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Choosing peers: Homophily and polarization in groups


  • Baccara, Mariagiovanna
  • Yariv, Leeat


This paper studies the formation of peer groups entailing the joint production of public goods. In our model agents choose their peers and have to pay a connection cost for each member added to the group. After groups are formed, each agent selects a public project to make a costly contribution to, and all members of the group experience the benefits of these contributions. Since agents differ in how much they value one project relative to the other, the group's preferences affect the generated profile of public goods. We characterize mutually optimal groups, groups that are optimal for all their members. When contribution costs are low relative to connection costs, mutually optimal groups must be sufficiently homogeneous. As contribution costs increase relative to connection costs, agents desire more connections, which in turn raises the risk of free riding. Extreme peers are then more appealing, since they are more willing to contribute, and polarization arises.

Suggested Citation

  • Baccara, Mariagiovanna & Yariv, Leeat, 2016. "Choosing peers: Homophily and polarization in groups," Journal of Economic Theory, Elsevier, vol. 165(C), pages 152-178.
  • Handle: RePEc:eee:jetheo:v:165:y:2016:i:c:p:152-178 DOI: 10.1016/j.jet.2016.04.005

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    References listed on IDEAS

    1. Kets, Willemien & Sandroni, Alvaro, 2015. "Challenging Conformity: A Case for Diversity," MPRA Paper 68166, University Library of Munich, Germany.
    2. Tanya S. Rosenblat & Markus M. Mobius, 2004. "Getting Closer or Drifting Apart?," The Quarterly Journal of Economics, Oxford University Press, vol. 119(3), pages 971-1009.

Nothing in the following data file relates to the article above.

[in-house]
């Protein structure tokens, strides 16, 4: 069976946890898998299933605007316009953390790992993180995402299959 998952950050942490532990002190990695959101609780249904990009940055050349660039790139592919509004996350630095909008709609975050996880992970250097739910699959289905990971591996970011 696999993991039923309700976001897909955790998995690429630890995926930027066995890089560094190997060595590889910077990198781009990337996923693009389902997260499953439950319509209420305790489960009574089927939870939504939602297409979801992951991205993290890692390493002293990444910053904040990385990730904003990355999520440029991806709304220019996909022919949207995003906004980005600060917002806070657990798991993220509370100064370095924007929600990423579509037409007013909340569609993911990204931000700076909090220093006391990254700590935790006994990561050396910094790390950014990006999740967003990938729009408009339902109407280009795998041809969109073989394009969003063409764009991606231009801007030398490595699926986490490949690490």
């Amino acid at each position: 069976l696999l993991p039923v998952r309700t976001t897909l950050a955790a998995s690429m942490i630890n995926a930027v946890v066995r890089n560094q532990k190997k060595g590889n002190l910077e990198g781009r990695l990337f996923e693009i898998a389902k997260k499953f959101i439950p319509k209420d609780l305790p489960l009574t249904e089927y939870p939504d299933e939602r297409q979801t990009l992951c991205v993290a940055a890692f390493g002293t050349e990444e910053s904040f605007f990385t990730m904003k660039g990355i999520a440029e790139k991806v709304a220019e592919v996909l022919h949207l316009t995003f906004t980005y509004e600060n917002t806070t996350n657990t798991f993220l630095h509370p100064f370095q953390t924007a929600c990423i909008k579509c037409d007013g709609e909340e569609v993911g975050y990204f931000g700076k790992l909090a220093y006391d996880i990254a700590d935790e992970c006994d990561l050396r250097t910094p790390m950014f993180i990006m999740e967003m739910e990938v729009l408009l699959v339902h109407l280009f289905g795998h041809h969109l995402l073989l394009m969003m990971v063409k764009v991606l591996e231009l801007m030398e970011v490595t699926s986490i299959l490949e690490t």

3. Yeon-Koo Che & Navin Kartik, 2009. "Opinions as Incentives," Journal of Political Economy, University of Chicago Press, vol. 117(5), pages 815-860, October.
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    6. Sergio Currarini & Matthew O. Jackson & Paolo Pin, 2009. "An Economic Model of Friendship: Homophily, Minorities, and Segregation," Econometrica, Econometric Society, vol. 77(4), pages 1003-1045, July.
    7. Dino Gerardi & Leeat Yariv, 2008. "Costly Expertise," American Economic Review, American Economic Association, vol. 98(2), pages 187-193, May.
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    Cited by:

    1. Mihaela van der Schaar & Simpson Zhang, 2015. "From Acquaintances to Friends: Homophily and Learning in Networks," Papers 1510.08103,

    More about this item


    Homophily; Peer groups; Mutually optimal groups; Public goods; Tiebout;

    JEL classification:

    • D82 - Microeconomics - - Information, Knowledge, and Uncertainty - - - Asymmetric and Private Information; Mechanism Design
    • D85 - Microeconomics - - Information, Knowledge, and Uncertainty - - - Network Formation


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